One way our team at Golf Digest has tried to understand and illustrate the differences in golf balls is a specific short-game test we’ve been running for many years. Using good players and a Foresight Sports GCHawk launch monitor, we evaluated each ball’s spin and launch angle on 50-yard wedge shots (above). The specific shot we use is intended to be a strike that would produce a slightly lower-flighted, driving pitch, as opposed to a running chip shot or flop shot. What we saw this year is what we’ve seen for more than a decade: The higher-priced balls with sophisticated constructions give you performance advantages that let you execute this type of shot; simpler two-piece constructions don’t and certainly aren’t anywhere near as consistent.
It’s a large part of why the only balls making the Hot List this year for the first time ever only are in our price categories above $25 a dozen. Generally speaking, the way a urethane-cover ball works to create spin is by having the soft cover grab between the face of the club and a firmer mantle layer that resides between the cover and the energetic rubber core. That produces not only more spin on the shorter shots, but it produces less variety in that spin. The cover on most non-urethane cover, two-piece balls tends to slip up the face producing less spin and less consistent spin.
These multilayer, largely urethane cover designs, usually the higher priced golf balls, provide the most consistency in producing that lower-flight and quick-checking spin on these types of shots. So while our chart reflects averages, we can say with strong confidence that every ball in the highest price category had much less variance in both spin and launch angle than any two-piece ball selling for less than $25 a dozen.
Often the advantage of these urethane covered balls vs. ionomer or Surlyn-covered balls was 800-1,500 rpms of spin. What does that difference mean in terms of proximity to the hole? A little or a lot. Depends firstly on how firm the greens are: the firmer the green the more spin can be beneficial in stopping the ball. It’s also noteworthy that the lower spinning balls tend to launch higher so that may help them stop after landing because of their steep angle of descent, particularly in the greens are not firm. Still, the Foresight Sports ball-flight simulation software suggests that the spin difference might mean 15-18 feet of extra rollout after landing compared to the highest spinning balls.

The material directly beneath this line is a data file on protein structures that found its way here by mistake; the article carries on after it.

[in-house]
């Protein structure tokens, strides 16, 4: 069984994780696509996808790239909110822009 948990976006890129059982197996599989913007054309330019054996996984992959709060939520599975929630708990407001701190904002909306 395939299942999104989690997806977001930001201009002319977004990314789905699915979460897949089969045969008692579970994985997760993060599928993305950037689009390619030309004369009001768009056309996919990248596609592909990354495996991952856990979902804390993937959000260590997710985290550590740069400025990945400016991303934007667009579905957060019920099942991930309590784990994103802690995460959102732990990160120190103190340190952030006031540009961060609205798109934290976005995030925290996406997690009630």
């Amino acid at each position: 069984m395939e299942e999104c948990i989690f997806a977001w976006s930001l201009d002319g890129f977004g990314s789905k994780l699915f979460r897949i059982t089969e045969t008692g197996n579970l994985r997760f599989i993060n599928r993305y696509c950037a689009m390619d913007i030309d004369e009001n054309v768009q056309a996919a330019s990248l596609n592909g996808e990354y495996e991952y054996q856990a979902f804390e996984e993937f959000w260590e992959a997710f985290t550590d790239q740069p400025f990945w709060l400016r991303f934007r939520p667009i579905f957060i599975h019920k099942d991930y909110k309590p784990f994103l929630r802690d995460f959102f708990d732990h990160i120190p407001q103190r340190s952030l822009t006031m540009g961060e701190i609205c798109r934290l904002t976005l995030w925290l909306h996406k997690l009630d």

Ball Testing: What shot matters most to you?
The right ball is the one that excels in all the shots that help your score.
Given most golfers’ inconsistency, this area might not be a game-changer. If you see something here, make sure you’re not compromised elsewhere.
B. FULL IRON
Hit shots from a distance you’re confident attacking the green. Watch for trajectory height and whether you can control it. Are well-struck shots stopping the way you want them to?
C. HALF WEDGE
You might not have this shot often, but if you have a controlled, checking shot in your repertoire, you’ll only be able to do it with the right urethane- cover ball.
Spend most of your time here, and hit all the short-game shots you normally play. Spin and distance should be consistent and predictable.
Roll long and short putts to give you the sound feedback you need. If aligning the sidestamp is important to you, make sure the look suits your eye.
The Edge is Around the Green
We had players hit shots off the tee and around the green with the least-and the most-expensive balls
The least-expensive two-piece balls are longer than the most expensive multilayer, urethane-cover golf balls. That’s almost exclusively what they’re designed to do. Still, when we had players at two swing speeds hit both kinds of balls, we found the distance advantage was small. In our player testing, the longest tee shot at each speed came from the two-piece balls, but above-average drives were evenly split between the two kinds of balls. Where the difference becomes substantial is when you look at greenside spin. That’s the difference between a controllable shot and one where the ball prevents you from having a chance at a short putt.
90 MPH CLUBHEAD SPEED
$25 & UNDER: 218 yards OVER $35: 217 yards 110 MPH CLUBHEAD SPEED
$25 & UNDER: 275 yards OVER $35: 270 yards
HALF-WEDGE SHOT AVERAGE SPIN/RPM
$25 & UNDER: 5,400 RPM OVER $35: 7,000 RPM
Originally Appeared on Golf Digest